India has supported the process to develop an international legally binding instrument on the conservation and sustainable use of marine biodiversity and stressed that the rights of nations, including freedom of the high seas, are important and should not be restricted.
A coalition of scientists and environmental groups has asked the Obama administration to designate the first national marine monument in the Atlantic Ocean.
Bowing to public and fishing industry pressure, the Obama administration recently reversed an earlier decision to allow oil drilling off the U.S. East Coast.
Short, stunted mangroves living along the coastal desert of Baja California store up to five times more carbon below ground than their lush, tropical counterparts, researchers have found.
UNITED NATIONS, Mar 28 2016 (IPS) - The United Nations has begun negotiations for a new legally binding treaty for the conservation and sustainable use of marine biological resources in the world’s oceans – nearly 64 percent of which lie beyond national jurisdiction.
Earth’s fisheries are in bad shape — populations of some stocks, including tuna and mackerel, declined 74 percent between 1970 and 2010. A new study, however, offers a glimmer of hope of what we could expect in the not-so-distant future if global action is taken.
SAN DIEGO, March 29 (UPI) -- A beach isn't really a beach without sand. Unfortunately, over time, beaches lose their sand to the wind and waves.
Long regarded as minor players in ocean ecology, jellyfish are actually important parts of the marine food web.
Eight dives into the deep waters of the Papahanaumokuakea Marine National Monument of north-west Hawaii have resulted in thousands of samples and images of never-before-seen life and landforms.
Report of the North-East Indian Ocean Regional Workshop to Facilitate the Description of Ecologically or Biologically Significant Marine Areas
With some of the world’s richest ecosystems hanging in the balance, scientists are turning to technologies like 3D printing.
Report of the Expert Workshop to Prepare Practical Guidance on Preventing and Mitigating the Significant Adverse Impacts of Marine Debris on Marine and Coastal Biodiversity and Habitats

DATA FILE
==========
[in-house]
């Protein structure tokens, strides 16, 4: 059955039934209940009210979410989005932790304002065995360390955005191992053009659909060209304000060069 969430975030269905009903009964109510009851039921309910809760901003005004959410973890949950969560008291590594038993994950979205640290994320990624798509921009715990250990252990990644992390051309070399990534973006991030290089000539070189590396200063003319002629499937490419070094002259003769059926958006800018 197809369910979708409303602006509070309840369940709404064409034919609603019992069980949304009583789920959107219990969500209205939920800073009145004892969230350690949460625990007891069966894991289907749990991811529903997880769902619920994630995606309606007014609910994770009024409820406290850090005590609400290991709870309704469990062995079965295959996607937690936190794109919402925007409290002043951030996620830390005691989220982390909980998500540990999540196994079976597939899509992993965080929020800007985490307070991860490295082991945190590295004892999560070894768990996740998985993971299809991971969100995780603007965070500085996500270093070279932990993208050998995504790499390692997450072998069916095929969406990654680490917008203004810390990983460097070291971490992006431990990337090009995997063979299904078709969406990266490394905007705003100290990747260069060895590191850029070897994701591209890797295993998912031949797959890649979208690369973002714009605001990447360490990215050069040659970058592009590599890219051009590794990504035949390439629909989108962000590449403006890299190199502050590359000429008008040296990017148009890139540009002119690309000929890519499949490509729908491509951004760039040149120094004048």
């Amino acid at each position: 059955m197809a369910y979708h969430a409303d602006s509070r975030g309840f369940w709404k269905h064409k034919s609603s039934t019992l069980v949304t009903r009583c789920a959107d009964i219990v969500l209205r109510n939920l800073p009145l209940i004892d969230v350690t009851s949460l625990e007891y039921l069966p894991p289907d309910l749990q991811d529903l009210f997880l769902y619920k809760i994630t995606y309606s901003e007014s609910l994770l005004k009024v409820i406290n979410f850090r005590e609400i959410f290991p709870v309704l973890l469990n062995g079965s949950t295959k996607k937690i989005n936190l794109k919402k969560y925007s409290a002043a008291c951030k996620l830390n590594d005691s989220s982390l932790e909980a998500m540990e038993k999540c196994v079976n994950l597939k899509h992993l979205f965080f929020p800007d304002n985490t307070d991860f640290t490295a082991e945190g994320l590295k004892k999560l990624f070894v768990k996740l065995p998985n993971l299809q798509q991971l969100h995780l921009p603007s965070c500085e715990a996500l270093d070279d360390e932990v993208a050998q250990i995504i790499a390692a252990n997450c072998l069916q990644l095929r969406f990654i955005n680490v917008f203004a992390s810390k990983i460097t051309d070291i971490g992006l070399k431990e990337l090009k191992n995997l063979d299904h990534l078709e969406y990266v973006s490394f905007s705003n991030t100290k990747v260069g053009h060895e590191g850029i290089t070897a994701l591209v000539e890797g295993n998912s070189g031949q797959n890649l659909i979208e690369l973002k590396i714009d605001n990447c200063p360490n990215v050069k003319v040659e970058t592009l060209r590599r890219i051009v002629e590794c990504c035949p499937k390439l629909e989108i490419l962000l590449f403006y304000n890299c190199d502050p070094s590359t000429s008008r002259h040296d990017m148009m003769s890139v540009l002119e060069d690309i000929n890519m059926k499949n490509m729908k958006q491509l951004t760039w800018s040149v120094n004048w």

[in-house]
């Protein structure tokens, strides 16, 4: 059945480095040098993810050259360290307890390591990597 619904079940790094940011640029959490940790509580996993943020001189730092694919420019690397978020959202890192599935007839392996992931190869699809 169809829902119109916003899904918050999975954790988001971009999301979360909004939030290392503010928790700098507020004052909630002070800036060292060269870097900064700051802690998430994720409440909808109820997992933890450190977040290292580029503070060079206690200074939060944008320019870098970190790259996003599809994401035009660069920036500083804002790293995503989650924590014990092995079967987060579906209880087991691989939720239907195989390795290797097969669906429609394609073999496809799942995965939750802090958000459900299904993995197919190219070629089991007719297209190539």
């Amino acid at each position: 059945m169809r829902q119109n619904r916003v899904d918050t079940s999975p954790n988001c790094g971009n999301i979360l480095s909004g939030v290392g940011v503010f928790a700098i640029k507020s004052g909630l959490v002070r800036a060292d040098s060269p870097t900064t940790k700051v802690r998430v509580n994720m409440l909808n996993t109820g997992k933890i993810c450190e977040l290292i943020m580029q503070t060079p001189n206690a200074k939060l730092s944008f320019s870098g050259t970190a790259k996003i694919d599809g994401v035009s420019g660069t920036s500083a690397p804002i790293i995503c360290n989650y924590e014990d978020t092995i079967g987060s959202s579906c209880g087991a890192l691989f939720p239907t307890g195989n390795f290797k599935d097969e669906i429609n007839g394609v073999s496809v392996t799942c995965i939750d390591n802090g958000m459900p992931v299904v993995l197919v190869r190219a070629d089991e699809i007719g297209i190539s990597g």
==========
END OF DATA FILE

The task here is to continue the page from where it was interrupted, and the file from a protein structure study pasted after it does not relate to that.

Report of the Expert Workshop to Provide Consolidated Practical Guidance and A Toolkit for Marine Spatial Planning
Mainstreaming of Biodiversity across Sectors Including Agriculture, Forests and Fisheries
Marine and Coastal Biodiversity - Draft Summary Report on the Description of Areas Meeting the Scientific Criteria for Ecologically or Biologically Significant Marine Areas (Addendum)
The biggest survey to date of nature along Britain’s coastline has uncovered a host of “wildlife firsts”.
Europe's rarest seabird will be extinct within 60 years, according to a new analysis.
Progress Report on Describing Areas Meeting the Criteria for Ecologically or Biologically Significant Marine Areas
Baltic Sea proposal would allow catches well above current sustainable levels needed to restore healthy fish stocks, putting some species at risk, conservationists warn
An underwater research craft has spotted a "ghostlike" octopus that appears to belong to a previously unknown species on the ocean floor near Hawaii, a discovery that highlights how little is known about the deep sea, a U.S. zoologist said on Saturday.
Parts of the Great Barrier Reef face permanent destruction due to El Nino, scientists warn. A so-called coral bleaching event is affecting reefs all around the world. Loss of coral reefs would impact millions of people.
Shark fin soup has become a symbol of mistreatment of marine life. Sharks caught for their fins are tossed back into the sea.
Marine Spatial Planning and Training Initiatives
In the deep abysses of the ocean, small swirls of water can wield great power. Like the proverbial butterfly flap that stirs up a hurricane, this chaotic turbulence has long been thought to lift up water in the ocean’s interior to drive currents that stretch across the globe.
SAN JOSE – It has long been said that we know more about the moon than we do about the oceans. After all, 12 people have walked on the surface of the moon but only three have been to the deepest part of the sea.
Addressing Impacts of Marine Debris and Anthropogenic Underwater Noise on Marine and Coastal Biodiversity